WhatTheJules 30 Things #SeeTheInvisible

Invisible Illness Week 2016 See The Invisible

This week the theme of Invisible Illness Week is SeeThe Invisible. Here are 

30 Things You May Not Know About My Invisible Illness

#SeeTheInvisible1. The illnesses I live with are: Bipolar Disorder and it’s associated drawbacks, EDS and the degrading joint and tissue disorders that occur over time with the disease, PTSD, I am a nearly 20-year cervical cancer survivor. (I know, I don’t have Cancer anymore so it is not my invisible illness, but cool, right?)

2. I was diagnosed with it in the year: Invisible Illness One: Bipolar in 1989, but I was first sent to therapy in 1985 for “things I did that are (were) bad.” I was diagnosed with EDS by a specialist at UCLA on April 24th, 2012

3. But I had symptoms since: Bipolar, I started displaying reckless behavior in high school, but it did not get dangerous until college. My physical symptoms, while easy to cast off as “pronation,” “Osgood-Schlatter disease,” clumsiness as a child later turned into chronic and intractable pain as well as impossible to ignore symptoms after an accident in 2008.

4. The biggest adjustments I’ve had to make are: a change initially a change in stamina and activity as well as the ability to manage pain. Now, primarily I deal with keeping myself active so that I do not fall back into the rut of depression that at one time threatened to destroy what the illness did not.

5. Most people assume: I don’t even know anymore. I have lost the desire to presume or care about anyone’s assumptions about my illness or how I manage it. That is between me, my providers, and my husband. My concern now is advocating for illness as a whole and how the public looks upon all of us in the invisible illness community.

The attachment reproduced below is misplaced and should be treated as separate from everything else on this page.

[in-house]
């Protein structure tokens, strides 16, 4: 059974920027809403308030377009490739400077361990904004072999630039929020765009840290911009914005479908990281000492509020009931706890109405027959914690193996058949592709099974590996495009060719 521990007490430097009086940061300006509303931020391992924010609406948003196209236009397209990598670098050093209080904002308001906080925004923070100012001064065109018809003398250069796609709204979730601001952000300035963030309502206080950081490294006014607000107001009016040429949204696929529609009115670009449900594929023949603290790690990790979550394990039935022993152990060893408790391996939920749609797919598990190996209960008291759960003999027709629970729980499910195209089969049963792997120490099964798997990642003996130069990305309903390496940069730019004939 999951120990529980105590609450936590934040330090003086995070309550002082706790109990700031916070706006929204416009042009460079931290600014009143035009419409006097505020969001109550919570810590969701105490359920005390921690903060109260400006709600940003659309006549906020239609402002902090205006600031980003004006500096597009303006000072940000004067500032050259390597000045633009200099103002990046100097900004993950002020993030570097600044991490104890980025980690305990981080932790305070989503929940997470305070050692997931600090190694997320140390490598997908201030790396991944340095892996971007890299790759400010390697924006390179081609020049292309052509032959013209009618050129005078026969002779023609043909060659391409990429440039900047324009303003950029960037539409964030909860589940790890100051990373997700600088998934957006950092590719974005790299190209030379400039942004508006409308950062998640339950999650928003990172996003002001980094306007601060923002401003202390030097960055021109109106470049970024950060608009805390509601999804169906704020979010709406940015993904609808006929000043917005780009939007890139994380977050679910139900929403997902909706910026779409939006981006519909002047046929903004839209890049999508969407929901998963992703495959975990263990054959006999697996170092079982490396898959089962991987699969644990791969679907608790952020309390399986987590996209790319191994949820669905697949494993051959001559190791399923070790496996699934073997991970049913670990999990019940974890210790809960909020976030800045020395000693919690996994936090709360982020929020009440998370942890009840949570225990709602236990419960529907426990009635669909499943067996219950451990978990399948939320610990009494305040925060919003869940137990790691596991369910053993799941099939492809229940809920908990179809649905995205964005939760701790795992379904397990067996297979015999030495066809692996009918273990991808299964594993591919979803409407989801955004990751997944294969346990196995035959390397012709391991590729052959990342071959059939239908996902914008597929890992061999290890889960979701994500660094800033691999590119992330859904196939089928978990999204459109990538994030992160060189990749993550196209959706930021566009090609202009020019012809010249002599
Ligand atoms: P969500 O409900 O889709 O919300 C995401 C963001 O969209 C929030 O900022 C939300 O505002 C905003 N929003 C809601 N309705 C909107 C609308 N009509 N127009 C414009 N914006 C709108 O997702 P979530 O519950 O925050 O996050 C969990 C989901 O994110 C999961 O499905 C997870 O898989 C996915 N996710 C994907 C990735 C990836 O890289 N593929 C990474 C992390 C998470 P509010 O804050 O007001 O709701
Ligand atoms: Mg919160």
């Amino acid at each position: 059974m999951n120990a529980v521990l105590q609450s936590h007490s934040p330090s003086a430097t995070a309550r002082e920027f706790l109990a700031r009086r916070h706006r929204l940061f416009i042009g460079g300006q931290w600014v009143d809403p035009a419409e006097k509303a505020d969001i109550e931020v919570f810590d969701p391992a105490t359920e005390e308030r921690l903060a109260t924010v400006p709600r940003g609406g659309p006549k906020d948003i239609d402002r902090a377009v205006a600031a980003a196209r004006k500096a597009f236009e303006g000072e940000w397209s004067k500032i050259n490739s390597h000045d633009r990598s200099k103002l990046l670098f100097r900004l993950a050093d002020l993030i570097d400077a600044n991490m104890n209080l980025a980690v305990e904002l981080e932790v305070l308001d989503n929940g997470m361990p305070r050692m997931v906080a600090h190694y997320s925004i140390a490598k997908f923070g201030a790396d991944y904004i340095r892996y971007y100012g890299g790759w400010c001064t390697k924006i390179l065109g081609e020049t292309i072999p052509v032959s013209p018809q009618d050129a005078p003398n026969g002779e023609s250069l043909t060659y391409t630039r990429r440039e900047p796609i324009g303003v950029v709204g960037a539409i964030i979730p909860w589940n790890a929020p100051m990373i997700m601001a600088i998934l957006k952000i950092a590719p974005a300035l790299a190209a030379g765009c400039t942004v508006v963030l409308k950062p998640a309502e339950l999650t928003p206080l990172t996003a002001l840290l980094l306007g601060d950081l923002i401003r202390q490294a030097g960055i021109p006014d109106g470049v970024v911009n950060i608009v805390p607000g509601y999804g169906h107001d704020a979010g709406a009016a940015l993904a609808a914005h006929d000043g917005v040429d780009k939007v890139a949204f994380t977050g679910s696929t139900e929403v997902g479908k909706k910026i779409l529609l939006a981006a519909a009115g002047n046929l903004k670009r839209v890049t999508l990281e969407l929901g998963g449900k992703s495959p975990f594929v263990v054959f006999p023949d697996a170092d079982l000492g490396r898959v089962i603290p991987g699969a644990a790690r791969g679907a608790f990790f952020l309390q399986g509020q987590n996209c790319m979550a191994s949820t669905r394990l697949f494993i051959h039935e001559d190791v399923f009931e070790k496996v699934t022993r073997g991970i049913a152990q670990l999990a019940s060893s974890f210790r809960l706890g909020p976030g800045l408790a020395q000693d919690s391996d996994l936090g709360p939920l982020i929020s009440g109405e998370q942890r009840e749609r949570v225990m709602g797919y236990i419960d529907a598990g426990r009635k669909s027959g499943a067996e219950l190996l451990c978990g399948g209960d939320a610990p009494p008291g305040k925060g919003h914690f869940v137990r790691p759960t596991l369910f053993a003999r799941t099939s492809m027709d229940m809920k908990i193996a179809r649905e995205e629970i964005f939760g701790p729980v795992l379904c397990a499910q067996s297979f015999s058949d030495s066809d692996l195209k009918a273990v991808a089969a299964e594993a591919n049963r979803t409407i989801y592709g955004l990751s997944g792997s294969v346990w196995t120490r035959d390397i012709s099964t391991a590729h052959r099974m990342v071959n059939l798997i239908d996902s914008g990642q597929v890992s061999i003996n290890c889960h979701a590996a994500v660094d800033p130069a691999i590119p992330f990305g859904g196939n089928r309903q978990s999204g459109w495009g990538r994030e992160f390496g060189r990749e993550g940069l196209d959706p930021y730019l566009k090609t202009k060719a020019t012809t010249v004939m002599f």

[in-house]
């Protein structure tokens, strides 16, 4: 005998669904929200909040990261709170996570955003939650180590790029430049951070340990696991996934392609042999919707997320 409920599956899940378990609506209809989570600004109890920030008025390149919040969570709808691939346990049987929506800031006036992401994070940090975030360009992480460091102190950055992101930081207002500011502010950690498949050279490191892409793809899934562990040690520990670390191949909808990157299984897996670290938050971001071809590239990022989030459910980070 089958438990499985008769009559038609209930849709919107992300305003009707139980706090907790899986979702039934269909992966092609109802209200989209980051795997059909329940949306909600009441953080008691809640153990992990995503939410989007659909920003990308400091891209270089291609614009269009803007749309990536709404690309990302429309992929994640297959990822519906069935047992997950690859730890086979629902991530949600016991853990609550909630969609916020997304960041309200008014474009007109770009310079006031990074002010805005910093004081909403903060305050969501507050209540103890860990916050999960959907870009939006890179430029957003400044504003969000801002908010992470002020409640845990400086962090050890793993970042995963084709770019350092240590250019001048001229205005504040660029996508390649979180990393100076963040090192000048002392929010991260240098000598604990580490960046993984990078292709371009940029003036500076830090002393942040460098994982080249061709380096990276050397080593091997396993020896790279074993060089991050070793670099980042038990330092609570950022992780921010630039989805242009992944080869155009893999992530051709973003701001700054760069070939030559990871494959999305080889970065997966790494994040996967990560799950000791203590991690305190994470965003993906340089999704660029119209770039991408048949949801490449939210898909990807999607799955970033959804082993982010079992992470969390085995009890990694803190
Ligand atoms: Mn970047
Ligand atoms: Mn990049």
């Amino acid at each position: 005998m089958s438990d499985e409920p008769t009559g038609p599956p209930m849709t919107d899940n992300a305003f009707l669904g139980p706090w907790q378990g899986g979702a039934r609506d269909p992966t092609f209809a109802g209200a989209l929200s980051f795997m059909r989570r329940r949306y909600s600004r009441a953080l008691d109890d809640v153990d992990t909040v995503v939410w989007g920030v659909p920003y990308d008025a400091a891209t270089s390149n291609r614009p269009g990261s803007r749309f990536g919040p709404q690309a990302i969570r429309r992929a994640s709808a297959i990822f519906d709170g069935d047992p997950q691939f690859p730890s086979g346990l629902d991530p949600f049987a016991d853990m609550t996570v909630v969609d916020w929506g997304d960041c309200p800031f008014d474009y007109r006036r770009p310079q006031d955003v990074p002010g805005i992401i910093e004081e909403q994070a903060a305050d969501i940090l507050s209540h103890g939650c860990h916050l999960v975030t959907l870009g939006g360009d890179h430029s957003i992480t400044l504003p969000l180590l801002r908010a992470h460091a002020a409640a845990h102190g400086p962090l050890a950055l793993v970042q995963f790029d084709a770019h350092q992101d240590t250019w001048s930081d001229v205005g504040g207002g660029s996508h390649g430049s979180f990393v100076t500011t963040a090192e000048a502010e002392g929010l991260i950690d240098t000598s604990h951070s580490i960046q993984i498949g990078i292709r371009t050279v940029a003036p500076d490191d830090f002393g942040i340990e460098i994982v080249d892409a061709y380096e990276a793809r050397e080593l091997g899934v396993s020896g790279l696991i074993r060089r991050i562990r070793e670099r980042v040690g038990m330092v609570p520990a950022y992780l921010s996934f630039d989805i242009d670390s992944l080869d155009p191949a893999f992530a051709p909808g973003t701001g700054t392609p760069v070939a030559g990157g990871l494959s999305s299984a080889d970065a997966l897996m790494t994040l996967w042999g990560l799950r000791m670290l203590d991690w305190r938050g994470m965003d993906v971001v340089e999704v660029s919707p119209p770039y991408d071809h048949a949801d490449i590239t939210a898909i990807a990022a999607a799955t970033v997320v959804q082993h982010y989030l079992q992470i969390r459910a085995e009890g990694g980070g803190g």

rubberduck6. The hardest part about mornings are:I know that the first thing I MUST do when I get up is to take a shower. If I go downstairs to make coffee or feed the dogs before I shower and get dressed, then I get distracted by work or something else and it is hours before I get dressed. I am a person that has to have a schedule.

Read The Whole Article

cabloggersThank you, to all of our guest bloggers. If you are interested in contributing a news article, resources, or a blog, please email contact@chronicallyawesome.org. We would love to work with you!

Donate now to support ChronicallyAwesome.org.

Your donation helps The Chronically Awesome Foundation support the needs of the chronically ill. By helping us, you help the chronically ill learn to “swap illness for awesome.” Your tax-deductible donation not only keeps the lights on, but it also allows us to start new projects to further our mission.

Leave a Reply

Your email address will not be published. Required fields are marked *